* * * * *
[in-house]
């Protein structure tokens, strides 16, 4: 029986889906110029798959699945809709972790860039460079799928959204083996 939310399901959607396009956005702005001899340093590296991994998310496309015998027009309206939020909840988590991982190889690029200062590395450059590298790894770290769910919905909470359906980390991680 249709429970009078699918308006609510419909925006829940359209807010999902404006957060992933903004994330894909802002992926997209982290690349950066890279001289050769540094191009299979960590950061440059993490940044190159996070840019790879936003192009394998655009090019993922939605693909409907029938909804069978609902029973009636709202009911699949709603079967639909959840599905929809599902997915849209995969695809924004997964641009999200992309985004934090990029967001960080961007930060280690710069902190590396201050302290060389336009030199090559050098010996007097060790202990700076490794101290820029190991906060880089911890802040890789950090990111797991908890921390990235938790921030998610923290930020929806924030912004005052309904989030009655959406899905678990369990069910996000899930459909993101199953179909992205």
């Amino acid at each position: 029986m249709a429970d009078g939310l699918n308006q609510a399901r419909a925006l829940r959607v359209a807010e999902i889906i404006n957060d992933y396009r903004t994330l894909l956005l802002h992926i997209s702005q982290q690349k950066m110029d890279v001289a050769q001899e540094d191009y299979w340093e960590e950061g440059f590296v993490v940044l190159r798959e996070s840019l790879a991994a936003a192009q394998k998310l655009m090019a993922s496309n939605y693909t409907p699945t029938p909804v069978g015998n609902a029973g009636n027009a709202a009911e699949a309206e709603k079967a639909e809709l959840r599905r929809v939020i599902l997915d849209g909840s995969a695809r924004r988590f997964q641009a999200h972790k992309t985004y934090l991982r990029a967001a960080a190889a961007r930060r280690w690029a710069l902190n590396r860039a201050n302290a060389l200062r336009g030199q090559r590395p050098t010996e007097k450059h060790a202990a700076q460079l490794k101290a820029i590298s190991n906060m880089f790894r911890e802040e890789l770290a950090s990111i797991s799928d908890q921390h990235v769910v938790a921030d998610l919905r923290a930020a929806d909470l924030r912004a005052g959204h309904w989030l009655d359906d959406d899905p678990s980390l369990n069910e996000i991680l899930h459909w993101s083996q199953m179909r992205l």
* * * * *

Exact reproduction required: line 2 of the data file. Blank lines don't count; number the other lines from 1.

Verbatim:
């Protein structure tokens, strides 16, 4: 029986889906110029798959699945809709972790860039460079799928959204083996 939310399901959607396009956005702005001899340093590296991994998310496309015998027009309206939020909840988590991982190889690029200062590395450059590298790894770290769910919905909470359906980390991680 249709429970009078699918308006609510419909925006829940359209807010999902404006957060992933903004994330894909802002992926997209982290690349950066890279001289050769540094191009299979960590950061440059993490940044190159996070840019790879936003192009394998655009090019993922939605693909409907029938909804069978609902029973009636709202009911699949709603079967639909959840599905929809599902997915849209995969695809924004997964641009999200992309985004934090990029967001960080961007930060280690710069902190590396201050302290060389336009030199090559050098010996007097060790202990700076490794101290820029190991906060880089911890802040890789950090990111797991908890921390990235938790921030998610923290930020929806924030912004005052309904989030009655959406899905678990369990069910996000899930459909993101199953179909992205």